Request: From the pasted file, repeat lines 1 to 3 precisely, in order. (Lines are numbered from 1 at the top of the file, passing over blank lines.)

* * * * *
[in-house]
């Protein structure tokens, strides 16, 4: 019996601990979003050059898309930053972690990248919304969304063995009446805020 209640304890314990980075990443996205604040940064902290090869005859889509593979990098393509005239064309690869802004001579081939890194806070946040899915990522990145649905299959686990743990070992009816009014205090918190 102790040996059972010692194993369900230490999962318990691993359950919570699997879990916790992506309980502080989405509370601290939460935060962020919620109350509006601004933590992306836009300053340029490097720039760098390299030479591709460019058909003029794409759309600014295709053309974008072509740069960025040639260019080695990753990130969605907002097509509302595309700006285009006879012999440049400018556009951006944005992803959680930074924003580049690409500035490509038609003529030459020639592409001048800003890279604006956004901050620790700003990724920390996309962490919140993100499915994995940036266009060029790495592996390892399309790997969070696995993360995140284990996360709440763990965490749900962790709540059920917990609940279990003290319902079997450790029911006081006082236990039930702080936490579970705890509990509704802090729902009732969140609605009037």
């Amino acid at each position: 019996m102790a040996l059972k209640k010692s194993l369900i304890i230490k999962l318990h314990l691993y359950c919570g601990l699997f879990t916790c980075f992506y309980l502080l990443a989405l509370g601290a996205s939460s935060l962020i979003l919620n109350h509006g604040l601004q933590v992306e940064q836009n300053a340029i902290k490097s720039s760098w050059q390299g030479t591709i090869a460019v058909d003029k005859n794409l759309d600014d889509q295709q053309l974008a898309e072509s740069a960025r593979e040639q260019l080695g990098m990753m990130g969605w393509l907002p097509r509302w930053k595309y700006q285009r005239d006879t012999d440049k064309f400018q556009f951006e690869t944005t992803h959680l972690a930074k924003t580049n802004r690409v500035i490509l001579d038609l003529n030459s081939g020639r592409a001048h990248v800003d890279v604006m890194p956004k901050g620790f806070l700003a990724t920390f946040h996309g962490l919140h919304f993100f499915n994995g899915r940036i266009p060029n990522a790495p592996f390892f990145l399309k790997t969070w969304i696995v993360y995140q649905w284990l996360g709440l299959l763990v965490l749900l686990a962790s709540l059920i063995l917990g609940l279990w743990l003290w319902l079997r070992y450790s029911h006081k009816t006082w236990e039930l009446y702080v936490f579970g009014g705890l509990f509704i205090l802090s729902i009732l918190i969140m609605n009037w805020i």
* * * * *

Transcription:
[in-house]
């Protein structure tokens, strides 16, 4: 019996601990979003050059898309930053972690990248919304969304063995009446805020 209640304890314990980075990443996205604040940064902290090869005859889509593979990098393509005239064309690869802004001579081939890194806070946040899915990522990145649905299959686990743990070992009816009014205090918190 102790040996059972010692194993369900230490999962318990691993359950919570699997879990916790992506309980502080989405509370601290939460935060962020919620109350509006601004933590992306836009300053340029490097720039760098390299030479591709460019058909003029794409759309600014295709053309974008072509740069960025040639260019080695990753990130969605907002097509509302595309700006285009006879012999440049400018556009951006944005992803959680930074924003580049690409500035490509038609003529030459020639592409001048800003890279604006956004901050620790700003990724920390996309962490919140993100499915994995940036266009060029790495592996390892399309790997969070696995993360995140284990996360709440763990965490749900962790709540059920917990609940279990003290319902079997450790029911006081006082236990039930702080936490579970705890509990509704802090729902009732969140609605009037």
């Amino acid at each position: 019996m102790a040996l059972k209640k010692s194993l369900i304890i230490k999962l318990h314990l691993y359950c919570g601990l699997f879990t916790c980075f992506y309980l502080l990443a989405l509370g601290a996205s939460s935060l962020i979003l919620n109350h509006g604040l601004q933590v992306e940064q836009n300053a340029i902290k490097s720039s760098w050059q390299g030479t591709i090869a460019v058909d003029k005859n794409l759309d600014d889509q295709q053309l974008a898309e072509s740069a960025r593979e040639q260019l080695g990098m990753m990130g969605w393509l907002p097509r509302w930053k595309y700006q285009r005239d006879t012999d440049k064309f400018q556009f951006e690869t944005t992803h959680l972690a930074k924003t580049n802004r690409v500035i490509l001579d038609l003529n030459s081939g020639r592409a001048h990248v800003d890279v604006m890194p956004k901050g620790f806070l700003a990724t920390f946040h996309g962490l919140h919304f993100f499915n994995g899915r940036i266009p060029n990522a790495p592996f390892f990145l399309k790997t969070w969304i696995v993360y995140q649905w284990l996360g709440l299959l763990v965490l749900l686990a962790s709540l059920i063995l917990g609940l279990w743990l003290w319902l079997r070992y450790s029911h006081k009816t006082w236990e039930l009446y702080v936490f579970g009014g705890l509990f509704i205090l802090s729902i009732l918190i969140m609605n009037w805020i």